[Tax Cut] Tax Cuts Eyed to Fuel Economic Growth
By Lee Hyo-sik
The Lee Myung-bak administration will likely choose tax cuts as a primary tool to achieve higher economic growth and strengthen the country's long-term potential.
Through a range of tax cuts, it is aiming to encourage businesses to expand investment and create jobs, while prompting consumers to spend more to boost domestic consumption, as exports, Korea's main engine of growth, are projected to slow in the coming months on high oil prices, a looming U.S. economic recession and other external negatives.
President-elect Lee Myung-bak's presidential transition team has said it will cut maximum corporate taxes from 25 percent to 20 percent by one percentage point per year over the next five years. Currently, companies earning over 100 million won in taxable income are subject to up to 25 percent of corporate income tax.
The transition committee also plans to allow companies to deduct up to 10 percent of their investment in research and development activities from taxable income, up from the current 7 percent.
Rep. Choi Kyung-hwan, a key member of the transition committee, said the corporate tax cut is key to attracting foreign investors and companies, as well as to creating a more business-friendly environment.
``The corporate income tax reduction is not a matter of choice, but a matter of life and death for Korea in an increasingly globalized business environment,'' he said.
Choi said most major economies around the world are engaged in fierce competition to cut corporate taxes as a way of attracting business from outside.
``Hong Kong and Singapore, which impose significantly lower corporate taxes than Korea, have further slashed taxes recently to draw more foreign investors. Also, France currently levies 34.4 percent corporate income tax but plans to reduce the tax to as low as 20 percent. Unless Korea cuts corporate taxes, we will not be able to win over multinational firms,'' he stressed.
According to the Ministry of Finance and Economy, Korea imposes heavier taxes on corporations, compared to other advanced economies, making it less attractive to businesses.
The country's corporate income taxes accounted for 3.5 percent of its gross domestic product (GDP) in 2004 ― an increase from 3.3 percent in 2000, higher than the OECD average of 3.4 percent, which dropped from 3.7 percent.
Other countries have lessened corporate tax to attract more foreign investors and companies. But South Korea has placed a heavier tax burden on businesses over the past few years, making it a less business-friendly environment.
But many have expressed concerns that tax cuts decrease state tax revenues, arguing that the government needs to secure more resources in the future to fund a number of social welfare-related programs to support the increasing elderly population.
In response, Choi said that tax revenue will shrink by 7 trillion won if the corporate tax rate is slashed by 5 percentage points, but said its impact on state coffers will not be as severe as the envisioned tax cut.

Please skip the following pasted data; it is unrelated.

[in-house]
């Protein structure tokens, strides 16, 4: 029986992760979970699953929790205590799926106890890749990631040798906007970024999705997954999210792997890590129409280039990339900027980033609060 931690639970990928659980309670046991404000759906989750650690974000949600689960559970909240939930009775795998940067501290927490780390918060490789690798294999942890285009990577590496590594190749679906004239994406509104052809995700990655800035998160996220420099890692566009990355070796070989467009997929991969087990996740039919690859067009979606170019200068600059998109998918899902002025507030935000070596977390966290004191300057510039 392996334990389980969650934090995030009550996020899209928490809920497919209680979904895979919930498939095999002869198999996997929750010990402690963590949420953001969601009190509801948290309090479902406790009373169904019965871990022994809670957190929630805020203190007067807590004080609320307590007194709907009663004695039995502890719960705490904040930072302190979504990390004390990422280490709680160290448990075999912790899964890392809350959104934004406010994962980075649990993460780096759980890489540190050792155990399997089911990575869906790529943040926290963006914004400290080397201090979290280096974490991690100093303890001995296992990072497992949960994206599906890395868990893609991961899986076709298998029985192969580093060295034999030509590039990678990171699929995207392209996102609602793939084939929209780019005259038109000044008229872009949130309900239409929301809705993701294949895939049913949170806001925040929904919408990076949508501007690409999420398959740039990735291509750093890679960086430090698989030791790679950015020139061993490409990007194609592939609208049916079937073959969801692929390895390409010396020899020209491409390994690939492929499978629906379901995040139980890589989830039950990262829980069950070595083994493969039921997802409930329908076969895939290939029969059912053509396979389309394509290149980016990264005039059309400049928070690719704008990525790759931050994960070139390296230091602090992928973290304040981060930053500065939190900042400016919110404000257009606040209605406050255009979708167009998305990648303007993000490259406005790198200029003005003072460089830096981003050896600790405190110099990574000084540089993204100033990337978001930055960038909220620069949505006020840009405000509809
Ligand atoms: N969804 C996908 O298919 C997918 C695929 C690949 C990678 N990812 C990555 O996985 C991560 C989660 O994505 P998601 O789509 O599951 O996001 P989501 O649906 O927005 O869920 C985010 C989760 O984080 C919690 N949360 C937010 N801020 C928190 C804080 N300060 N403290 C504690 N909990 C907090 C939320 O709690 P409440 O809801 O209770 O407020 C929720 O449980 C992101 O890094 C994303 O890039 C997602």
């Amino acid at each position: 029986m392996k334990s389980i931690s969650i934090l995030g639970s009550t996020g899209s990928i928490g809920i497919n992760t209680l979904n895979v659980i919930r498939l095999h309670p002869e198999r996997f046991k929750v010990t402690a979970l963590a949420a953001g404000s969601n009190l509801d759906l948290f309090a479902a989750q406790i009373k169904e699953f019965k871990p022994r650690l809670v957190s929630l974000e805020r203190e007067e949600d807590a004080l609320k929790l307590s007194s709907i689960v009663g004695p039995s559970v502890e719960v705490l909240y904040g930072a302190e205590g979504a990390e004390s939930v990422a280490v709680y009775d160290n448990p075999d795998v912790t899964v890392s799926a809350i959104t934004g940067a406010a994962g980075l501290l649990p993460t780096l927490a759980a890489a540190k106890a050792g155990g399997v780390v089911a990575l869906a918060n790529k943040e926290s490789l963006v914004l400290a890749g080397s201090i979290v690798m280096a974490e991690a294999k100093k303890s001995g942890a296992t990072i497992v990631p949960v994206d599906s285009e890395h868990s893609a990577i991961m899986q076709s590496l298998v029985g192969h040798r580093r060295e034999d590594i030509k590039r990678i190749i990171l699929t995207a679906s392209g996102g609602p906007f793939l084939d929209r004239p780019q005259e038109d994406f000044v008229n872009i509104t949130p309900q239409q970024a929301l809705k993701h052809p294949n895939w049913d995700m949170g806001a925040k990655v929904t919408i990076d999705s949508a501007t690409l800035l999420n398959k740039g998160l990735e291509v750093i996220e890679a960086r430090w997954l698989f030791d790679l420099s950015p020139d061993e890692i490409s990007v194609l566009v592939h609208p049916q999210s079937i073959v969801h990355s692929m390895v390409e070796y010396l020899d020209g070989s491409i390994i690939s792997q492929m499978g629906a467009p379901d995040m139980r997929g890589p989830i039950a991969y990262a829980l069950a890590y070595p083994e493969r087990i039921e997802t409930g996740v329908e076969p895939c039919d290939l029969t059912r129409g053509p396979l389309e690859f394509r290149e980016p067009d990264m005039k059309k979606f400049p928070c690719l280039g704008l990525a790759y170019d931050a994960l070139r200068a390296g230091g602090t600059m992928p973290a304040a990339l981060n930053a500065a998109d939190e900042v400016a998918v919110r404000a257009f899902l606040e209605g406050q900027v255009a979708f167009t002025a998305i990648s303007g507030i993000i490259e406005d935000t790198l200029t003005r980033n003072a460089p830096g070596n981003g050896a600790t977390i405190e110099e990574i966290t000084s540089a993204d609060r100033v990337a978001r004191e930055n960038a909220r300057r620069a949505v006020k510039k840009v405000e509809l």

``Some worry that the tax cut will adversely affect government spending on social welfare-related programs. But it will give more money back to businesses and individuals, which will boost private consumption, business activity and job creation,'' the lawmaker said.
Also, Kang Man-soo, the nominee for the incoming administration's first planning and finance minister, is a strong advocate of tax reduction, even suggesting that the country should abolish corporate income tax to boost the economy and attract foreign investors and companies.
He has been a key economic affairs advisor for President-elect Lee for years and is currently serving as head of the economic affairs subcommittee on Lee's transition committee.
He is an architect of former Seoul mayor's much-championed ``747 Vision,'' which promises to achieve a 7-percent gross domestic product (GDP) growth per annum for 10 years, a per capita income of $40,000 by 2017 and make Korea the seventh largest industrialized country under his leadership during the next five years.
The presidential transition committee has also said the next government will reduce taxes on gasoline and other oil products by 10 percent in line with Lee's pledge aimed at easing the financial burden on businesses and households in the wake of surging international oil prices.
Political parties have agreed to cut taxes on oil products as well as capital gains tax rates on homeowners who own one house during the extraordinary National Assembly session this month.
The incoming administration also plans to reduce taxes on real estate transactions in the second half of the year. The transition team has said the next government will reduce the real estate transaction tax rate from 2 percent to 1 percent to revitalize the stagnant property market.
Additionally, expressway tolls will likely be discounted by up to 50 percent during commuting hours from March at the earliest. The designated discount hours will be from 5 to 7 a.m. and from 8 to 10 p.m.
Rep. Choi said people commuting during these hours will get a 50 percent discount, adding the discount plan is intended to lessen the living expenses of the general public.
The two hour timeframes are the least busy hours during commuting hours and the transition team explained that offering discounts during these hours would help ease traffic congestion.